If I told you to close your eyes and picture your bedroom, I’m sure the majority of you can do that. You can probably see the color of your walls, where your bed is, and the pile of (clean?) laundry in the corner of your room. However, there are people in this world that do not have this ability. If you ask them to picture something, all they see is black. The inability to visualize something in your head is a condition called, “Aphantasia.”
I received many messages from people after my last post who reached out to tell me that they have Aphantasia. To this day, it remains largely unstudied considering that the name was coined only 5 years ago by a professor from England named, Adam Zeman.
Once again, I was puzzled by the lack of knowledge I had for what goes on in other people’s brain. It is crazy that people can live their whole life without knowing that they think differently from the majority of others around them. I received a message from a woman who said that, thanks to my post, her husband finally realized that he had Aphantasia. “People used to think he was crazy or a liar when he told them he couldn’t see images in his mind,” she told me.
Now, let me put this into perspective for you. Imagine (if you can) if a loved one passes away. Your wife, brother, friend, etc. A person with Aphantasia has the inability to picture their face and their mannerisms. The majority of the world can close their eyes and remember these loved ones, however there are people out there that lack this skill set. More questions kept coming to my mind. How does it affect their day to day life, relationships, and education? So I reached out to one of my followers that told me that they have this condition to ask them a few questions.
Below is an interview with @ginger_days_
What is Aphantasia?
“Aphantasia is the lack of imagery in the mind. There’s different degrees of it for some people. For me, I just see black in my mind. Some people can vaguely see an image, faintly, however it may fade quickly.
When did you realize you had Aphantasia and that it was not normal?
“I realized when I was young. I couldn’t picture things in my mind. But I thought everyone was the same and that when a teacher or someone told us to visualize something, I thought it was just a way of phrasing what they wanted us to do. I didn’t realize they actually meant to picture it in our mind. It wasn’t until about two years ago when I learned what Aphantasia even was.”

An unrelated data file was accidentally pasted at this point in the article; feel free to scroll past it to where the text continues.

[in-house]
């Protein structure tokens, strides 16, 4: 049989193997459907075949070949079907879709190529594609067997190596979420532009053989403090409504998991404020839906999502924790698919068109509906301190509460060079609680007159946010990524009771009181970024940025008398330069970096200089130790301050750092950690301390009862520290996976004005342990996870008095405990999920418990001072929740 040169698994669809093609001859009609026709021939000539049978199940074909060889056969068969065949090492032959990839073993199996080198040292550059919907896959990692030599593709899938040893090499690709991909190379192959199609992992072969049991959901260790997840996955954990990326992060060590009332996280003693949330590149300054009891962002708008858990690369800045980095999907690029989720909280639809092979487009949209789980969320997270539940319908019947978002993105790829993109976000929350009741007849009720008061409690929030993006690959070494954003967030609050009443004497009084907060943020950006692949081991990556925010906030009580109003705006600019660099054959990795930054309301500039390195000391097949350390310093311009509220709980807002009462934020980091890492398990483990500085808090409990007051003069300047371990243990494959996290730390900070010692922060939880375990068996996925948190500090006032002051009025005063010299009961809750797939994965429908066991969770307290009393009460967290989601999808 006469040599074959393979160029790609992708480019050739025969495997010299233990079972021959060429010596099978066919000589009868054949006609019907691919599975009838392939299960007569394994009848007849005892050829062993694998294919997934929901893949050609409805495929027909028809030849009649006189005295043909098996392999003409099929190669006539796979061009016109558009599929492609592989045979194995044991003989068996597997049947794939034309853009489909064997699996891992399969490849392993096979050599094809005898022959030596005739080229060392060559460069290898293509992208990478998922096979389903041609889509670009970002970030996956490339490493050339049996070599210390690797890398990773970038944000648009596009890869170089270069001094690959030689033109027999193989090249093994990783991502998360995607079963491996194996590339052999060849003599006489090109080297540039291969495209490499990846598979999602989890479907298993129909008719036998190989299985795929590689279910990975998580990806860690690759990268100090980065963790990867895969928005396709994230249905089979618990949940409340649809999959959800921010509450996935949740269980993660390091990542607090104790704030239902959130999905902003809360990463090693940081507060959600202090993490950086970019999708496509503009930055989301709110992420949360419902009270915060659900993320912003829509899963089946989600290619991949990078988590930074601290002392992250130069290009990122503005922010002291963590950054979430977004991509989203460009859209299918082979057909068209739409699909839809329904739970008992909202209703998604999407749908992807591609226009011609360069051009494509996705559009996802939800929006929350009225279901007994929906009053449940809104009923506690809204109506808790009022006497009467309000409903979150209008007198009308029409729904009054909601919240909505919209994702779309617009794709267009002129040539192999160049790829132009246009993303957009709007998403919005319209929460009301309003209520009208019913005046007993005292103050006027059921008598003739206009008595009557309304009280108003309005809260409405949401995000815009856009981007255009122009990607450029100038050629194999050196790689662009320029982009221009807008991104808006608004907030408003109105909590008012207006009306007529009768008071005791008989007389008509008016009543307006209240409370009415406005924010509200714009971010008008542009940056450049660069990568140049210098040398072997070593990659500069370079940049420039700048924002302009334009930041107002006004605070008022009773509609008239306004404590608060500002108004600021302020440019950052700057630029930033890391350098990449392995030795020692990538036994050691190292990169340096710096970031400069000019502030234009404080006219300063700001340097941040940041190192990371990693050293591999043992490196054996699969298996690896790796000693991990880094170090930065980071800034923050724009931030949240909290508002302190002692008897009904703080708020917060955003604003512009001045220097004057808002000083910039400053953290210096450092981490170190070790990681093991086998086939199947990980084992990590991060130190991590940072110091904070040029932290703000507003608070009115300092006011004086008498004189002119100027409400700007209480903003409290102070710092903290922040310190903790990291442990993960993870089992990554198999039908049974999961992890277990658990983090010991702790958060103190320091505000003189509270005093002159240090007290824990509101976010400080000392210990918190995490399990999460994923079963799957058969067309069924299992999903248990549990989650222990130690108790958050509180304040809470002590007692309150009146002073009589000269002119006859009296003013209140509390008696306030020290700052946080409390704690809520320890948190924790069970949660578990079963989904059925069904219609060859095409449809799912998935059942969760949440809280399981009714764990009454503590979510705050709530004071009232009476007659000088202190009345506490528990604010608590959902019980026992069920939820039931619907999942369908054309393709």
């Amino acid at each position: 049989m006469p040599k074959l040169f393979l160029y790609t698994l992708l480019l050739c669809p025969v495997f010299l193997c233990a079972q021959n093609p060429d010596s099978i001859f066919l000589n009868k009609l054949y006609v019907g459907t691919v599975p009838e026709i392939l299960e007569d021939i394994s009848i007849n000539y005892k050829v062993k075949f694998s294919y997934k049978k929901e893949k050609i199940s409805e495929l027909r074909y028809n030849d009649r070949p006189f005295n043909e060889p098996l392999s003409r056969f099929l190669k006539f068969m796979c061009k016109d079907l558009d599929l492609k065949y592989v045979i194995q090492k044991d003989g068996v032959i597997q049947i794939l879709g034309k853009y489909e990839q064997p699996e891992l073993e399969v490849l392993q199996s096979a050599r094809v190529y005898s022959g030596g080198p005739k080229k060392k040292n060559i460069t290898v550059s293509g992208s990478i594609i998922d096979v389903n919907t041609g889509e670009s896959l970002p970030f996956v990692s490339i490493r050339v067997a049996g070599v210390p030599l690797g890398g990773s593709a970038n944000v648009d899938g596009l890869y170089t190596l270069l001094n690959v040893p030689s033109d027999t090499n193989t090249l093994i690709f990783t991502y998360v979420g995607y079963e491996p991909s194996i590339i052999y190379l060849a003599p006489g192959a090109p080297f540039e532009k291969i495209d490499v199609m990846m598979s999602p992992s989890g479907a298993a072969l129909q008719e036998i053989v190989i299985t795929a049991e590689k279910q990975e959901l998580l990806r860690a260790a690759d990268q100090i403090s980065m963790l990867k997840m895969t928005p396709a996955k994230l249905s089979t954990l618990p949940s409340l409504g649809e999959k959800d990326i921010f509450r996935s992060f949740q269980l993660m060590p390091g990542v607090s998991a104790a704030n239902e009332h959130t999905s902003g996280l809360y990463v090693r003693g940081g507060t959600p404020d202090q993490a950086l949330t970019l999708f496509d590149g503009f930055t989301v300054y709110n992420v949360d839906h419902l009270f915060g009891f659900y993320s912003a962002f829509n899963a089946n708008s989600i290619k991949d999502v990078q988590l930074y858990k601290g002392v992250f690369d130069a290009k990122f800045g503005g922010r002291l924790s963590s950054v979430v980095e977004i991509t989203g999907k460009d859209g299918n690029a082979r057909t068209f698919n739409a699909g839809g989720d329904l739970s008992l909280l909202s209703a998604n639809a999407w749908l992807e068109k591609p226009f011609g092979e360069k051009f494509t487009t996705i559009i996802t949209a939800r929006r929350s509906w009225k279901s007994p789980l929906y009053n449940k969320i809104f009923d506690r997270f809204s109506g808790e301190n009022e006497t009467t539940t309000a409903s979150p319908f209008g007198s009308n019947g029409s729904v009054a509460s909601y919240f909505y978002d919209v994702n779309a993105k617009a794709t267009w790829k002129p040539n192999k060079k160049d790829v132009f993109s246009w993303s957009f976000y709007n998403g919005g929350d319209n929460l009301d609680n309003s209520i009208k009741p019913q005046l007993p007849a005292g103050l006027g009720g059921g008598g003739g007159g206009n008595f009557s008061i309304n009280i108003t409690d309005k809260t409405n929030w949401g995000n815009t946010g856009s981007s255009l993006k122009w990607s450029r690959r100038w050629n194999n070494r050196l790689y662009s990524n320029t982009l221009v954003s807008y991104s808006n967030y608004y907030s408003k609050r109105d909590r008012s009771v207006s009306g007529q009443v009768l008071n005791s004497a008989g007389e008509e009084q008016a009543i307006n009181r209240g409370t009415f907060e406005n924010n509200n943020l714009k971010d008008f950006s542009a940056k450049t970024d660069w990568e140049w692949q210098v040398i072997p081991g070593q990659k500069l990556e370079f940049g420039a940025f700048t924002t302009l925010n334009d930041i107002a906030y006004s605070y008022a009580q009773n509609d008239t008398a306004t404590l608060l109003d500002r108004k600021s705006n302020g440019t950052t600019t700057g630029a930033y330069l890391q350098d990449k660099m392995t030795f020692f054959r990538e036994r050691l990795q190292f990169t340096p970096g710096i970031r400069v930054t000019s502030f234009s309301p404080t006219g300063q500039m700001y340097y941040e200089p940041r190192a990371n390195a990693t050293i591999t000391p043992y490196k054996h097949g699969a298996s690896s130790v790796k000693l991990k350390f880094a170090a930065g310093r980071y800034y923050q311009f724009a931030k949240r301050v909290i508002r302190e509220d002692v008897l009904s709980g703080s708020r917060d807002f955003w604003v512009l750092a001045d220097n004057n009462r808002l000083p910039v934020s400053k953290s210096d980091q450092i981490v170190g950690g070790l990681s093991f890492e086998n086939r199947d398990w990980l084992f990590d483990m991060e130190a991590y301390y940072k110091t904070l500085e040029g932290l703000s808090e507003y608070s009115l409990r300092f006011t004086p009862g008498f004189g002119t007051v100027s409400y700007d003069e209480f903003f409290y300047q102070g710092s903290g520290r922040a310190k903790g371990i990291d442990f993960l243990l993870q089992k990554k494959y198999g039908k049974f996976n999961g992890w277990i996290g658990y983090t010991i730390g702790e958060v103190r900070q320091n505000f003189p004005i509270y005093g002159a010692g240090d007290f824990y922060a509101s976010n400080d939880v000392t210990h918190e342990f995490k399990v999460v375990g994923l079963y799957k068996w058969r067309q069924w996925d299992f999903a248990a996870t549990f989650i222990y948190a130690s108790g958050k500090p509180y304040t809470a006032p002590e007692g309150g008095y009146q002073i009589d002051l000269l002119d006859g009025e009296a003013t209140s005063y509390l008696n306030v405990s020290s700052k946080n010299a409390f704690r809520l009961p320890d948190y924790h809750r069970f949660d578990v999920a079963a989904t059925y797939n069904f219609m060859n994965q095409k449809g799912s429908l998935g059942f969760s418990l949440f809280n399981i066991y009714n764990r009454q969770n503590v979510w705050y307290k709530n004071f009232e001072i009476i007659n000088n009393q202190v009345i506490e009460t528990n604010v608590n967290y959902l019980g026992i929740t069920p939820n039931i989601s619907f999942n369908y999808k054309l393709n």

How did it impact your education?
“It never really impacted my schooling apart from art. I love to draw but I can’t just do it from my head. I need some sort of reference so I can check back to see what it looks like.
Do you wish you could visualize things?
“I wish I could visualize things all the time, but I find it hard to even comprehend what that would be like.”
@ginger_days_ went on to say, “I find it hard to imagine a future because I can’t see how it would look. I can’t imagine what my girlfriend will look like when I eventually marry her. I can’t imagine what we would be like with a baby. I can’t see it. I feel a lot though. I am a very emotional person.”
There are 7,794,798,739 humans on Earth, so it is very clear that everyone is bound to think a little differently. However, it has been very eye opening to realize the huge differences that we do have that I was previously unaware of. I am just glad that this topic has resulted in so many different stories and has allowed us all to talk about our thoughts. While mental health continues to be a huge burden with most people, I am just hoping this open dialogue can make a difference. I am glad we are starting to normalize talking about what exactly is going on inside of our extremely complex minds.
My interview with a person who does not have an internal monologue: